Northern tenants to be hit for £146m with reforms
Plans to penalise 240,000 families across the North of England for renting a home with a spare room will cost social housing tenants £146.12 million a year, the National Housing Federation has claimed.
According to the NHF, the North will be the hardest hit by the government’s proposed Welfare Reform Bill to be introduced in 2013, with a large number of working age social housing tenants on housing benefit losing an average of £676 a year due to a ‘spare bedroom tax’.
Under the proposals, social housing tenants with one spare bedroom will have a choice of moving or having their housing benefit cut by 13 per cent, rising to a 23 per cent cut for two or more spare bedrooms. It will apply to all social housing tenants of working age in receipt of housing benefit.
Two-thirds of the people to be targeted by the changes are disabled, and foster carers will also be hit as foster children occupying additional bedrooms will not count as part of the household for the purpose of housing benefit.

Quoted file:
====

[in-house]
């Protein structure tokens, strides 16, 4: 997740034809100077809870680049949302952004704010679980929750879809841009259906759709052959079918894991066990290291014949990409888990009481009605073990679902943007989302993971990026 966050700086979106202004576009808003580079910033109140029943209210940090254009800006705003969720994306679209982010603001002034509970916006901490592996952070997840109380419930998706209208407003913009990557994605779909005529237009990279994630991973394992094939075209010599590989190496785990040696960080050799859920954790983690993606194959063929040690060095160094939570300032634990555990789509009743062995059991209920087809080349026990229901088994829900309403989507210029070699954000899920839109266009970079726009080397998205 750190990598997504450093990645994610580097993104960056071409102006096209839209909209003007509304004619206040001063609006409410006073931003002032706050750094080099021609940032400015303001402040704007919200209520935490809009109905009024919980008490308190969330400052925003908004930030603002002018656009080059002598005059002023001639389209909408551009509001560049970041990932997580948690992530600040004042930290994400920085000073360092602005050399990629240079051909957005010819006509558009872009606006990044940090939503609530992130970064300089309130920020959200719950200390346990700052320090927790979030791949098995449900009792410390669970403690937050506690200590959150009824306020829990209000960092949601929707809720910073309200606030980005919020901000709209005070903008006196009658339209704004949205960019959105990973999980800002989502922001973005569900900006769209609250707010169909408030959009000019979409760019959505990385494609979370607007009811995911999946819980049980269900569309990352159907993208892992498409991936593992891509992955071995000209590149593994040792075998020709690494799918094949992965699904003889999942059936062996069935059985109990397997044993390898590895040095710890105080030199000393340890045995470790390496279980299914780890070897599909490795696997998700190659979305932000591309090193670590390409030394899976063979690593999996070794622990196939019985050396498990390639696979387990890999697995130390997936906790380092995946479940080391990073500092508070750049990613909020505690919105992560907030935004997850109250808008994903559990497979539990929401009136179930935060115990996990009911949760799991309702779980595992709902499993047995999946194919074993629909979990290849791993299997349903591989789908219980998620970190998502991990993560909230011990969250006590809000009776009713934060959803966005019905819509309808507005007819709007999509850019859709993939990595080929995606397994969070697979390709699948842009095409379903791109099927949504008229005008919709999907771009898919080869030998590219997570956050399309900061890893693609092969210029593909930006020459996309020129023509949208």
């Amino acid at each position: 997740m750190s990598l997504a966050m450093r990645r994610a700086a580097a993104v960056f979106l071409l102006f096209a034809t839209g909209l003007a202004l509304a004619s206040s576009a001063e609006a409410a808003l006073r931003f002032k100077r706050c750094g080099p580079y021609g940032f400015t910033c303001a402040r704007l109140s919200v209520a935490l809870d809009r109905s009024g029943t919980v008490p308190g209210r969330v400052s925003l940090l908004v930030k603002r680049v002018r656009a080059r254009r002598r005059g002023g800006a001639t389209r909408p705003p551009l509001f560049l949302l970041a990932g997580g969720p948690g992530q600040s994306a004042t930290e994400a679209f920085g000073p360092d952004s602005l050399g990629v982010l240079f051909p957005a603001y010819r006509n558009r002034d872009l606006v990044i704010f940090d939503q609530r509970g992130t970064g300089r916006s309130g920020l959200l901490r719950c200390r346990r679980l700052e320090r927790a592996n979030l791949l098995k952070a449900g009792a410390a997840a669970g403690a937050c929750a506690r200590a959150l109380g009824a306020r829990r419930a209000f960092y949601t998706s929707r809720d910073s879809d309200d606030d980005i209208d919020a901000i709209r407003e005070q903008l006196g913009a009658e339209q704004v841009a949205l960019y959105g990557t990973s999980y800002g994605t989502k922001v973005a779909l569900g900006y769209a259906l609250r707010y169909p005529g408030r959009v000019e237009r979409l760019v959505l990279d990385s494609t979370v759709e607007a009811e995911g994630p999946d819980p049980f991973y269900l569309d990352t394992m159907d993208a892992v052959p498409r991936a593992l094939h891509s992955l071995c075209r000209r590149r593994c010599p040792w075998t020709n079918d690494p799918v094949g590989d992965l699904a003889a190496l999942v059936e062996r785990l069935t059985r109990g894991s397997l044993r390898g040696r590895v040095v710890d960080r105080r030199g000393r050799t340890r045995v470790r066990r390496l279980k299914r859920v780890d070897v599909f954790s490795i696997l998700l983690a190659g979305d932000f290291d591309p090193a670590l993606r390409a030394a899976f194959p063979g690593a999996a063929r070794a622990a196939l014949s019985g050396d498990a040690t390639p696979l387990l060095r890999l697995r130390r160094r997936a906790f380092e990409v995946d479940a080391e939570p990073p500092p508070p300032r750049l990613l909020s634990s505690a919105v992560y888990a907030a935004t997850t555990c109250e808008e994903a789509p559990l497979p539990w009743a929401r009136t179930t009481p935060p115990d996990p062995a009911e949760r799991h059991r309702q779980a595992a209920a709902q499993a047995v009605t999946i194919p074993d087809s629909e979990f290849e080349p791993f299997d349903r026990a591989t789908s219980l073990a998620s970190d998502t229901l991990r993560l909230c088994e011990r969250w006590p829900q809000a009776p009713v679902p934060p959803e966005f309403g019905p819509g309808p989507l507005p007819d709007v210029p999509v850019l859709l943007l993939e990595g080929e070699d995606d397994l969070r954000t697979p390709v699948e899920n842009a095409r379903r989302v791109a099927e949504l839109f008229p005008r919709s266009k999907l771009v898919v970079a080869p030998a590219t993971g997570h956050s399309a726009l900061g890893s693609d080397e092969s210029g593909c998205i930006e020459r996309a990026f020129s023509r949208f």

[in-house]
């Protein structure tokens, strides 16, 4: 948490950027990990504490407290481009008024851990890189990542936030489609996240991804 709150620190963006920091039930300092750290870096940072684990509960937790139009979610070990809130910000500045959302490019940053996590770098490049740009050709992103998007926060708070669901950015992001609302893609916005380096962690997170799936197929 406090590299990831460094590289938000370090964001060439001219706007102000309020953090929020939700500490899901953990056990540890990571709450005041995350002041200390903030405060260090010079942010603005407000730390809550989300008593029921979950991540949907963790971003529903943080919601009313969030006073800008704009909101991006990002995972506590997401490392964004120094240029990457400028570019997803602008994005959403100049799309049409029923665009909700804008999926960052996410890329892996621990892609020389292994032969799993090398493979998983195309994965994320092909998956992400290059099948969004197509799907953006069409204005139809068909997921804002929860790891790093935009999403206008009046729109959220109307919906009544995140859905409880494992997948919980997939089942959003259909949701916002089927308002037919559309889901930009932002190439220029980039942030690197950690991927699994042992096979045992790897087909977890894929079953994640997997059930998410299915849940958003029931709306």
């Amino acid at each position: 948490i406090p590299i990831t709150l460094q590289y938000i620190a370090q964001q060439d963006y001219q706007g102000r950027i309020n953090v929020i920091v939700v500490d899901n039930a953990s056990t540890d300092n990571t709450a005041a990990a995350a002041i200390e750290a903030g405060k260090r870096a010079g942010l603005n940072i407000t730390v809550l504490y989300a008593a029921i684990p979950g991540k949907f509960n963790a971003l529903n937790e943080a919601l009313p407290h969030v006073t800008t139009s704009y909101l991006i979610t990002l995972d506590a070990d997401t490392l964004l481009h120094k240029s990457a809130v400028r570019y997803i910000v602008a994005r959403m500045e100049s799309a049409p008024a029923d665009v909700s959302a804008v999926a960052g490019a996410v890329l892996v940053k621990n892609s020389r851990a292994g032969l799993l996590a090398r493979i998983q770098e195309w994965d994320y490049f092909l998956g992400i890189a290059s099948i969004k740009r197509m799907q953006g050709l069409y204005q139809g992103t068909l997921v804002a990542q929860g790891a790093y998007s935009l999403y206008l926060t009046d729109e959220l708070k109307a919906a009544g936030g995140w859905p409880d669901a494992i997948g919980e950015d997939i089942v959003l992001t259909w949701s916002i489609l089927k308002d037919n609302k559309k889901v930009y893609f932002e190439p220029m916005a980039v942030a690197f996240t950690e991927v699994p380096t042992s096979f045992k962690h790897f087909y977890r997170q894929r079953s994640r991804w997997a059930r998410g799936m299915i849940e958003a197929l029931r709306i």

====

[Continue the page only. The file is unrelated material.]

The NHF has launched a week of action against the proposed changes to welfare, encouraging people to write to their MPs.
Derek Long, assistant director of the National Housing Federation in the North, said: ‘Tens of thousands of the poorest families across the region face a Hobson’s choice if these proposals go ahead: move out to a smaller home if they can find one or stay put and live in hardship or debt.
‘The very people the government should be helping during these tough economic times – the disabled, foster carers and families – are exactly the people who will be hammered.
‘Meanwhile, housing associations depend on guaranteed rental income to help fund desperately needed new housing. By cutting housing benefit to ‘under-occupiers’ Northern housing associations will lose money and less new homes will be built as a result.’